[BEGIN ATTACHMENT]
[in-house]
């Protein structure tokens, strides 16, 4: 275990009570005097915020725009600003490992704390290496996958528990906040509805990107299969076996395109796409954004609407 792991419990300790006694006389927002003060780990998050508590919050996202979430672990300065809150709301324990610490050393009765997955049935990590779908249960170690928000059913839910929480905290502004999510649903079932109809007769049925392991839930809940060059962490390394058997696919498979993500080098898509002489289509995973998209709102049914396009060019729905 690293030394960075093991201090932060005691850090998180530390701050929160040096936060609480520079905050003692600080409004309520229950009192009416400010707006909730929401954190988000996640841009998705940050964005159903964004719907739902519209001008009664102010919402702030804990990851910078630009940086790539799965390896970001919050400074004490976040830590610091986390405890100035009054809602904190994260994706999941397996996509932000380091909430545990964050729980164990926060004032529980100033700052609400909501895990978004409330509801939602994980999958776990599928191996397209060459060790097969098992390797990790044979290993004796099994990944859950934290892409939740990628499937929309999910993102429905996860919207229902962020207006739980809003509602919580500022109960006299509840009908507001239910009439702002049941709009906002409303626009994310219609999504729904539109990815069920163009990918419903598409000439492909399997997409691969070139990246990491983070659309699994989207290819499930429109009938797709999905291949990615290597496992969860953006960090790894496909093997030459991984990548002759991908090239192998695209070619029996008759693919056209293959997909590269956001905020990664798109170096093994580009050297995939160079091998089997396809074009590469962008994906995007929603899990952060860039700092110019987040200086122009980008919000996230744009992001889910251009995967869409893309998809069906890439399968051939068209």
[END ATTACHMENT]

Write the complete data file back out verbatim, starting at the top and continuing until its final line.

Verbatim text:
[in-house]
């Protein structure tokens, strides 16, 4: 275990009570005097915020725009600003490992704390290496996958528990906040509805990107299969076996395109796409954004609407 792991419990300790006694006389927002003060780990998050508590919050996202979430672990300065809150709301324990610490050393009765997955049935990590779908249960170690928000059913839910929480905290502004999510649903079932109809007769049925392991839930809940060059962490390394058997696919498979993500080098898509002489289509995973998209709102049914396009060019729905 690293030394960075093991201090932060005691850090998180530390701050929160040096936060609480520079905050003692600080409004309520229950009192009416400010707006909730929401954190988000996640841009998705940050964005159903964004719907739902519209001008009664102010919402702030804990990851910078630009940086790539799965390896970001919050400074004490976040830590610091986390405890100035009054809602904190994260994706999941397996996509932000380091909430545990964050729980164990926060004032529980100033700052609400909501895990978004409330509801939602994980999958776990599928191996397209060459060790097969098992390797990790044979290993004796099994990944859950934290892409939740990628499937929309999910993102429905996860919207229902962020207006739980809003509602919580500022109960006299509840009908507001239910009439702002049941709009906002409303626009994310219609999504729904539109990815069920163009990918419903598409000439492909399997997409691969070139990246990491983070659309699994989207290819499930429109009938797709999905291949990615290597496992969860953006960090790894496909093997030459991984990548002759991908090239192998695209070619029996008759693919056209293959997909590269956001905020990664798109170096093994580009050297995939160079091998089997396809074009590469962008994906995007929603899990952060860039700092110019987040200086122009980008919000996230744009992001889910251009995967869409893309998809069906890439399968051939068209």